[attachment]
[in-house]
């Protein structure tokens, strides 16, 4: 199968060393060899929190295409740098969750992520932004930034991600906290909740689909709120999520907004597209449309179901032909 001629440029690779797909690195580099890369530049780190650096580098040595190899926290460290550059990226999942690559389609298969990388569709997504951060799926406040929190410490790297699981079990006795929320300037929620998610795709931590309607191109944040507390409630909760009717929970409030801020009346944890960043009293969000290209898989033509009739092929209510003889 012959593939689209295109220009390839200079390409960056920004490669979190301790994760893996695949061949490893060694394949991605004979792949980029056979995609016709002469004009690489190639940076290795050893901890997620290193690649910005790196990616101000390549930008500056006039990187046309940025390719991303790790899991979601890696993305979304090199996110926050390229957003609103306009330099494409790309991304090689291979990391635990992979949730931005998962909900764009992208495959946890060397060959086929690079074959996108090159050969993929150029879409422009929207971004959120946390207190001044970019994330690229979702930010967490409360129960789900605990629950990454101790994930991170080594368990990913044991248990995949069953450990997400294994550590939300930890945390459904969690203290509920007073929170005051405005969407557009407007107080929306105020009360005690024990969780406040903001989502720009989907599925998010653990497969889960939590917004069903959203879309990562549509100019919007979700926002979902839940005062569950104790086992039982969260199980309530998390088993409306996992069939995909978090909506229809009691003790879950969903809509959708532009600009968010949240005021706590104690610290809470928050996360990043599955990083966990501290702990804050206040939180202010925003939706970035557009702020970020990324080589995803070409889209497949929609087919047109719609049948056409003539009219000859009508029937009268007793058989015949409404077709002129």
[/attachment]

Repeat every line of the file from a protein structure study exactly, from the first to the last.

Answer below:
[in-house]
């Protein structure tokens, strides 16, 4: 199968060393060899929190295409740098969750992520932004930034991600906290909740689909709120999520907004597209449309179901032909 001629440029690779797909690195580099890369530049780190650096580098040595190899926290460290550059990226999942690559389609298969990388569709997504951060799926406040929190410490790297699981079990006795929320300037929620998610795709931590309607191109944040507390409630909760009717929970409030801020009346944890960043009293969000290209898989033509009739092929209510003889 012959593939689209295109220009390839200079390409960056920004490669979190301790994760893996695949061949490893060694394949991605004979792949980029056979995609016709002469004009690489190639940076290795050893901890997620290193690649910005790196990616101000390549930008500056006039990187046309940025390719991303790790899991979601890696993305979304090199996110926050390229957003609103306009330099494409790309991304090689291979990391635990992979949730931005998962909900764009992208495959946890060397060959086929690079074959996108090159050969993929150029879409422009929207971004959120946390207190001044970019994330690229979702930010967490409360129960789900605990629950990454101790994930991170080594368990990913044991248990995949069953450990997400294994550590939300930890945390459904969690203290509920007073929170005051405005969407557009407007107080929306105020009360005690024990969780406040903001989502720009989907599925998010653990497969889960939590917004069903959203879309990562549509100019919007979700926002979902839940005062569950104790086992039982969260199980309530998390088993409306996992069939995909978090909506229809009691003790879950969903809509959708532009600009968010949240005021706590104690610290809470928050996360990043599955990083966990501290702990804050206040939180202010925003939706970035557009702020970020990324080589995803070409889209497949929609087919047109719609049948056409003539009219000859009508029937009268007793058989015949409404077709002129």